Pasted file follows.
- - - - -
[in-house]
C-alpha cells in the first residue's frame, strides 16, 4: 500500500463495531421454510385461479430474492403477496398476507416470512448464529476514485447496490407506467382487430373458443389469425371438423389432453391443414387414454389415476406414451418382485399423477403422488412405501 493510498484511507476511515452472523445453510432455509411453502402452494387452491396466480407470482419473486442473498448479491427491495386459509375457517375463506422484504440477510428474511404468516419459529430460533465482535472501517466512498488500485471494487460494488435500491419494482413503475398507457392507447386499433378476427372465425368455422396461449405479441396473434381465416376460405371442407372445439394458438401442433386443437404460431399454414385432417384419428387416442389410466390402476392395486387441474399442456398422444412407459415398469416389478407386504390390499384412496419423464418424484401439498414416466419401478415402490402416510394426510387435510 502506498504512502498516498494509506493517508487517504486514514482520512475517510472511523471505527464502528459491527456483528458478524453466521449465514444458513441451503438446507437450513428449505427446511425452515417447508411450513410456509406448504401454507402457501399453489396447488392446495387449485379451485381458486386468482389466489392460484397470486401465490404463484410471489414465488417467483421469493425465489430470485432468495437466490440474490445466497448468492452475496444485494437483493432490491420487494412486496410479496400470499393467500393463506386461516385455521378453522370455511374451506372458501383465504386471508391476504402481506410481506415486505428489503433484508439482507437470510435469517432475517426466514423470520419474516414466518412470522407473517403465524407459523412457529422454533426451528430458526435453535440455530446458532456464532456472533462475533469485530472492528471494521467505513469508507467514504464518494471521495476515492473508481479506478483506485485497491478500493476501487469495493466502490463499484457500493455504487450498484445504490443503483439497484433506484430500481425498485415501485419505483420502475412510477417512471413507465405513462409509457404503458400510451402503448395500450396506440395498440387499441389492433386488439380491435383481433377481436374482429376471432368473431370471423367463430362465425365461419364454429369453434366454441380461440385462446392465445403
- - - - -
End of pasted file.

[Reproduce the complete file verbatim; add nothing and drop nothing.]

[in-house]
C-alpha cells in the first residue's frame, strides 16, 4: 500500500463495531421454510385461479430474492403477496398476507416470512448464529476514485447496490407506467382487430373458443389469425371438423389432453391443414387414454389415476406414451418382485399423477403422488412405501 493510498484511507476511515452472523445453510432455509411453502402452494387452491396466480407470482419473486442473498448479491427491495386459509375457517375463506422484504440477510428474511404468516419459529430460533465482535472501517466512498488500485471494487460494488435500491419494482413503475398507457392507447386499433378476427372465425368455422396461449405479441396473434381465416376460405371442407372445439394458438401442433386443437404460431399454414385432417384419428387416442389410466390402476392395486387441474399442456398422444412407459415398469416389478407386504390390499384412496419423464418424484401439498414416466419401478415402490402416510394426510387435510 502506498504512502498516498494509506493517508487517504486514514482520512475517510472511523471505527464502528459491527456483528458478524453466521449465514444458513441451503438446507437450513428449505427446511425452515417447508411450513410456509406448504401454507402457501399453489396447488392446495387449485379451485381458486386468482389466489392460484397470486401465490404463484410471489414465488417467483421469493425465489430470485432468495437466490440474490445466497448468492452475496444485494437483493432490491420487494412486496410479496400470499393467500393463506386461516385455521378453522370455511374451506372458501383465504386471508391476504402481506410481506415486505428489503433484508439482507437470510435469517432475517426466514423470520419474516414466518412470522407473517403465524407459523412457529422454533426451528430458526435453535440455530446458532456464532456472533462475533469485530472492528471494521467505513469508507467514504464518494471521495476515492473508481479506478483506485485497491478500493476501487469495493466502490463499484457500493455504487450498484445504490443503483439497484433506484430500481425498485415501485419505483420502475412510477417512471413507465405513462409509457404503458400510451402503448395500450396506440395498440387499441389492433386488439380491435383481433377481436374482429376471432368473431370471423367463430362465425365461419364454429369453434366454441380461440385462446392465445403